The Xiqu Centre, Hong Kong’s first performing arts venue dedicated to promoting the rich heritage of xiqu, celebrated its grand opening this month. Located in the new West Kowloon Cultural District, the centre is conceived as a cultural sanctuary, blending theatre, art and public space for celebration and contemplation, Xiqu Centre is a joint venture between Vancouver-based Revery Architecture Inc. (formerly Bing Thom Architects) and Ronald Lu & Partners (Hong Kong) Ltd.
The Xiqu Centre embraces the cultural richness of East and West by creating a contemporary expression that allows this most ancient art form of Chinese cultural heritage to continue its trajectory as it evolves with contemporary technology.
With its brilliant façade and reinterpretation of the customary Chinese Moon Gate motif, Xiqu Centre creates a captivating landmark entrance as the gateway to WKCD, the city’s new precinct for arts and culture. This iconic performing arts venue is dedicated to promoting the rich cultural heritage of Xiqu—the primary genre of indigenous Chinese theatre—and is to be featured on the new HK $100 banknote, emphasizing its social and cultural significance to the ‘Hong Kong Spirit’.
Xiqu Centre houses a breathtaking 1,000-seat Grand Theatre uniquely situated at the top of the building and flanked by two outdoor sky gardens offering outstanding vistas of Victoria Harbour and the city beyond. The innovative design decision to suspend the main theatre—the heart of Xiqu Centre—90 feet (27 metres) above the ground strategically isolates the auditorium from the vibration and high ambient noise levels of the building’s surrounding urban context and extensive city infrastructure. Elevating the theatre also creates space for the multi-level atrium and naturally ventilated plaza comprising rehearsal spaces, a Tea House Theatre of 200 seats for more intimate performances, as well as education and administrative spaces, lecture rooms and retail areas overlooking the central inner courtyard.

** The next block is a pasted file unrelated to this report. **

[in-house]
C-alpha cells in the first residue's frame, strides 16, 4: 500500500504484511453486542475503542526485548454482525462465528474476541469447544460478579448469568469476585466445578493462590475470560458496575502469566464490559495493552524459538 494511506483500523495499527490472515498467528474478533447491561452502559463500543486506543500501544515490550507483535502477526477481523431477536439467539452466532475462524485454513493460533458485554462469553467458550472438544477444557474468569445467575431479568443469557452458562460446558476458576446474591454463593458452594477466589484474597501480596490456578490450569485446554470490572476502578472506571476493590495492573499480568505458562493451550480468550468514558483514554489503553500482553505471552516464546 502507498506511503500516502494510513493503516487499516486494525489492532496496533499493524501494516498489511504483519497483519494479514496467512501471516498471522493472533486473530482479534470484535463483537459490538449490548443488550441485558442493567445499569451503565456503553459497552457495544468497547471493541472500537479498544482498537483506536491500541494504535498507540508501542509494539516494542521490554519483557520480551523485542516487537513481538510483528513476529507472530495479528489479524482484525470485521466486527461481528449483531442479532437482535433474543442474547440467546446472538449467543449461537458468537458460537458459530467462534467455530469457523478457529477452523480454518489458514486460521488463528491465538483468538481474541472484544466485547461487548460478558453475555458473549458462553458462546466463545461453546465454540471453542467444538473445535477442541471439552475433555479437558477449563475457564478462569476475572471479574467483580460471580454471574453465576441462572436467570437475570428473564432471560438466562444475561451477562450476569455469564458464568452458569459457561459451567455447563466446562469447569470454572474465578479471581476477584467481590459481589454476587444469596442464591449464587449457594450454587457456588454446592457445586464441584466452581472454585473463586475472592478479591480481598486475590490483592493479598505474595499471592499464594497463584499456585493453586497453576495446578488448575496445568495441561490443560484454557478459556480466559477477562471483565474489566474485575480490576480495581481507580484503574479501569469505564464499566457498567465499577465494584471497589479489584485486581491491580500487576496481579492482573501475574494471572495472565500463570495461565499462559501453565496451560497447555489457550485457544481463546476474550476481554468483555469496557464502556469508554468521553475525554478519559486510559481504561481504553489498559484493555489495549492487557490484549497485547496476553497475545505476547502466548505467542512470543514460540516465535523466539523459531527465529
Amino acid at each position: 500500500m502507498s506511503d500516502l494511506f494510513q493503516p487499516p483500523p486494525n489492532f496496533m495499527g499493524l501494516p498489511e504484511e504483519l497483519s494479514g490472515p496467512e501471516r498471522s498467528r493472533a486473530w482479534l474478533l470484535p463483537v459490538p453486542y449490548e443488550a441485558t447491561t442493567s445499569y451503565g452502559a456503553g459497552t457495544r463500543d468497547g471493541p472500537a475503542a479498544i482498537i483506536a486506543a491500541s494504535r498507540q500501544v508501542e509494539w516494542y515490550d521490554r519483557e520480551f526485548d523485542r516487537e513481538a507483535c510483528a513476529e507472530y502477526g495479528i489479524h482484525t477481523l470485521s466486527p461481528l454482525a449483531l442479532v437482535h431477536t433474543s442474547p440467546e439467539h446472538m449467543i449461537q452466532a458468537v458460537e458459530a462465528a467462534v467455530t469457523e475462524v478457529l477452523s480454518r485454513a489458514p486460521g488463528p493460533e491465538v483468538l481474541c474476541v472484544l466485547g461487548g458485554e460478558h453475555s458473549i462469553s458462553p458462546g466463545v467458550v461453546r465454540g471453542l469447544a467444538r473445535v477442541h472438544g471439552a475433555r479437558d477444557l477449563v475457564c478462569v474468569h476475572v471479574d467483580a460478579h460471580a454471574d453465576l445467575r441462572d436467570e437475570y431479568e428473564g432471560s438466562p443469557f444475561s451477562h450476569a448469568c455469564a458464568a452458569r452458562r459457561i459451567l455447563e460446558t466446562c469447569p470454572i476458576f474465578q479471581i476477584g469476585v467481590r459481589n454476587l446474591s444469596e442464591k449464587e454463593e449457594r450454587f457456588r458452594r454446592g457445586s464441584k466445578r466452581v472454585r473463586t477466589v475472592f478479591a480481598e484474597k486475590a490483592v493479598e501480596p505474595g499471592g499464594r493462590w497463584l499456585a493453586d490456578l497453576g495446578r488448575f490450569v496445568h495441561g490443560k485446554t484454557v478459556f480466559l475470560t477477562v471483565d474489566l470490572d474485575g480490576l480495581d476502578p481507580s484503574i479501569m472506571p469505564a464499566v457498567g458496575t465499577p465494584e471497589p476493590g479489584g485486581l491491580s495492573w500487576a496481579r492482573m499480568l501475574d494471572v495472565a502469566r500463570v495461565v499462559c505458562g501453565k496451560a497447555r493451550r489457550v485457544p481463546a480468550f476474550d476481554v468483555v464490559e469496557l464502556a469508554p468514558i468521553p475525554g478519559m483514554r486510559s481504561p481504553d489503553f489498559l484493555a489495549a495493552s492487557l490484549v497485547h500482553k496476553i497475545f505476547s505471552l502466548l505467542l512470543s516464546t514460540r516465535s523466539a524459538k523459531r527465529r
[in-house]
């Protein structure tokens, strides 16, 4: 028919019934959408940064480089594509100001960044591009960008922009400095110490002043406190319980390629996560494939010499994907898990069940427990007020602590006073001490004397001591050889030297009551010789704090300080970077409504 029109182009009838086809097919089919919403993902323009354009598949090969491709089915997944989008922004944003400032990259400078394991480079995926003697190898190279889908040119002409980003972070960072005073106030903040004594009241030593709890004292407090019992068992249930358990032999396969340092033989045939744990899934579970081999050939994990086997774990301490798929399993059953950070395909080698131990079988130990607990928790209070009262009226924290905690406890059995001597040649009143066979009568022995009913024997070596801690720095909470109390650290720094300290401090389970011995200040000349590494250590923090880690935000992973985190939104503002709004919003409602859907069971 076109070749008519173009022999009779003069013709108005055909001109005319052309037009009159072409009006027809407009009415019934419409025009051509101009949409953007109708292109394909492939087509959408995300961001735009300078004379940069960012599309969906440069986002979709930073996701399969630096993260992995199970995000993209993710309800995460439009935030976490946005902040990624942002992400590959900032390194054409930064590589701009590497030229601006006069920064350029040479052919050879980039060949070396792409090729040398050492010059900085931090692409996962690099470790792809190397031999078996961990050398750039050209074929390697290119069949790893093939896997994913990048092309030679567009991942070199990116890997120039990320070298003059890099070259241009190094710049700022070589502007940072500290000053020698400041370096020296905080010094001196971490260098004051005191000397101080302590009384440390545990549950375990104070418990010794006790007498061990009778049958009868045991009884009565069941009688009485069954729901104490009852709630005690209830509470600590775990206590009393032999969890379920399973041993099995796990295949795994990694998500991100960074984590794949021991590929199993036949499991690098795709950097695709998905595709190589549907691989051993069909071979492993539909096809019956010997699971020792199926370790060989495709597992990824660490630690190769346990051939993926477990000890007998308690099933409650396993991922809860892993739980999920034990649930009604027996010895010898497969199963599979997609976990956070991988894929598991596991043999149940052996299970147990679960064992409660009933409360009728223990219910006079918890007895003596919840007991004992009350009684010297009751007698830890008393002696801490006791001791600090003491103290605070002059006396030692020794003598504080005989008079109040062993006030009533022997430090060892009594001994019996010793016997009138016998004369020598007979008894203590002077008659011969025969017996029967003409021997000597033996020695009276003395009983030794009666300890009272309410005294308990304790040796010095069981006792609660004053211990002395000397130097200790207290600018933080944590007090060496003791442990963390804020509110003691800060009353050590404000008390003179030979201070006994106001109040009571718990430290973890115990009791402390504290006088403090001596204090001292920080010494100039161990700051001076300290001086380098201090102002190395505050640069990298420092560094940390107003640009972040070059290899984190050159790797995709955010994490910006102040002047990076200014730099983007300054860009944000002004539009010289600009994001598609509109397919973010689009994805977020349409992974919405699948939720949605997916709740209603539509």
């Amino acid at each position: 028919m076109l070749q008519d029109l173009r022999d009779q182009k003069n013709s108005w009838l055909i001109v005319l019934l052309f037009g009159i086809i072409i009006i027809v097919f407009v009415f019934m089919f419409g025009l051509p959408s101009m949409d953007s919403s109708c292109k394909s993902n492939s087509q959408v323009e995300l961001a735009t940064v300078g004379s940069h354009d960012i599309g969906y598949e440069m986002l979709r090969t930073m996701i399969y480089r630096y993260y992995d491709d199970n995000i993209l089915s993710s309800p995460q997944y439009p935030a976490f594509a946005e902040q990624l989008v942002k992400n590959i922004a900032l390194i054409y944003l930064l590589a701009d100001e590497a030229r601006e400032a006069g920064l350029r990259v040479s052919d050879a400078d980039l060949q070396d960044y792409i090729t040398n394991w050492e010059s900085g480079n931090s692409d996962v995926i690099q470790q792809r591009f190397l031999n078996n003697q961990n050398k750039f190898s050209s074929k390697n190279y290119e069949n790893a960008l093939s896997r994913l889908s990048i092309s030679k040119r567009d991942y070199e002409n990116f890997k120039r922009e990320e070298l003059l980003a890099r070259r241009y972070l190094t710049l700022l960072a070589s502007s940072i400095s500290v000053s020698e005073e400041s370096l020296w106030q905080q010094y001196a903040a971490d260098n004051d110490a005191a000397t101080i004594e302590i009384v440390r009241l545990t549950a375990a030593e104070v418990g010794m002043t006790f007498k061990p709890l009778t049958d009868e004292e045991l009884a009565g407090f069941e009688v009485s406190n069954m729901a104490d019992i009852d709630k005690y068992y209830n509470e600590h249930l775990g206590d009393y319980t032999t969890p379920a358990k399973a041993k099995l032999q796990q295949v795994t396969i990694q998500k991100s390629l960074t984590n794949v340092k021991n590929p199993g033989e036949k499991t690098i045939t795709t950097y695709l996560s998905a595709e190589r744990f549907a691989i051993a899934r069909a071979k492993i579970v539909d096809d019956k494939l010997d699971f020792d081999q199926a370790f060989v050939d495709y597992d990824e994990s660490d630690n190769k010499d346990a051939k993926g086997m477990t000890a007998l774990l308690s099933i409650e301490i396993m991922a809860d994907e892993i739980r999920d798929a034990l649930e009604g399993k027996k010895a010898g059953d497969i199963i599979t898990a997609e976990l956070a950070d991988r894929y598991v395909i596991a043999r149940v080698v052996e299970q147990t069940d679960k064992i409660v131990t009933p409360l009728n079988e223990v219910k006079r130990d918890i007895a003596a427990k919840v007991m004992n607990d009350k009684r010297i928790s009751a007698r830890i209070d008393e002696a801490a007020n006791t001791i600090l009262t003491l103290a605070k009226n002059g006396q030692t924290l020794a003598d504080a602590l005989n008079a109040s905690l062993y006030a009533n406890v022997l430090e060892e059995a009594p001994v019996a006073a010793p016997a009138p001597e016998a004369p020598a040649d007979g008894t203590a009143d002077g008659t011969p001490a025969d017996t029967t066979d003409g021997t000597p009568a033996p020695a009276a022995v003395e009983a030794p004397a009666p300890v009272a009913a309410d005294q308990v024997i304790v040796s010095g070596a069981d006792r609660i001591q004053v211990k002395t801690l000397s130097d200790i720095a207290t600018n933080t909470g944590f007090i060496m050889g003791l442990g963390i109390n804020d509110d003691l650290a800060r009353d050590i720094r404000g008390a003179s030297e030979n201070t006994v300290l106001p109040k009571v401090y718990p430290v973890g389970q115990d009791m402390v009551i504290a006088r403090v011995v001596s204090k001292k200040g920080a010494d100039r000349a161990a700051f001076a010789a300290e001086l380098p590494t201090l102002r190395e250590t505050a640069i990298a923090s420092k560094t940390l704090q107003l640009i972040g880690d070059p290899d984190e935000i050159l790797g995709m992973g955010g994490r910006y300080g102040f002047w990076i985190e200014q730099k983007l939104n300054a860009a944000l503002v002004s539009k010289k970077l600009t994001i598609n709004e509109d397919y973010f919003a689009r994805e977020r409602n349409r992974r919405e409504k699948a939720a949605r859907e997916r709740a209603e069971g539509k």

“Qi” or flow is expressed throughout the complex with curvilinear paths and forms designed around a vast circular atrium. Xiqu’s dramatic glowing curvilinear façade, which reimagines theatre drapes and the swaying folds of the performers’ magnificent costumes, comprises a modular system of scaled fins CNC-cut from untreated marine-grade aluminum pipe, selected for both its alluring aesthetic and enhanced performance. Arrayed in alternating patterns along the building, these curved fins radiate a captivating glow reminiscent of a lantern shimmering behind a beaded stage curtain, just as it might have looked in days gone by.
The façade’s woven metal panels are gently pulled back at all four corner entrances to the building, radiating light to the exterior while revealing the vibrant flow of visitors in and out of the interior courtyard. Opening up into a mesmerizing circular atrium, this spectacular naturally-ventilated courtyard plaza invites the public to enjoy the exhibitions, browse shops, listen to music or watch Xiqu demonstrations, making this most traditional Chinese art form accessible to new audiences and future generations.
Photographer Ema Peter courtesy of Revery Architecture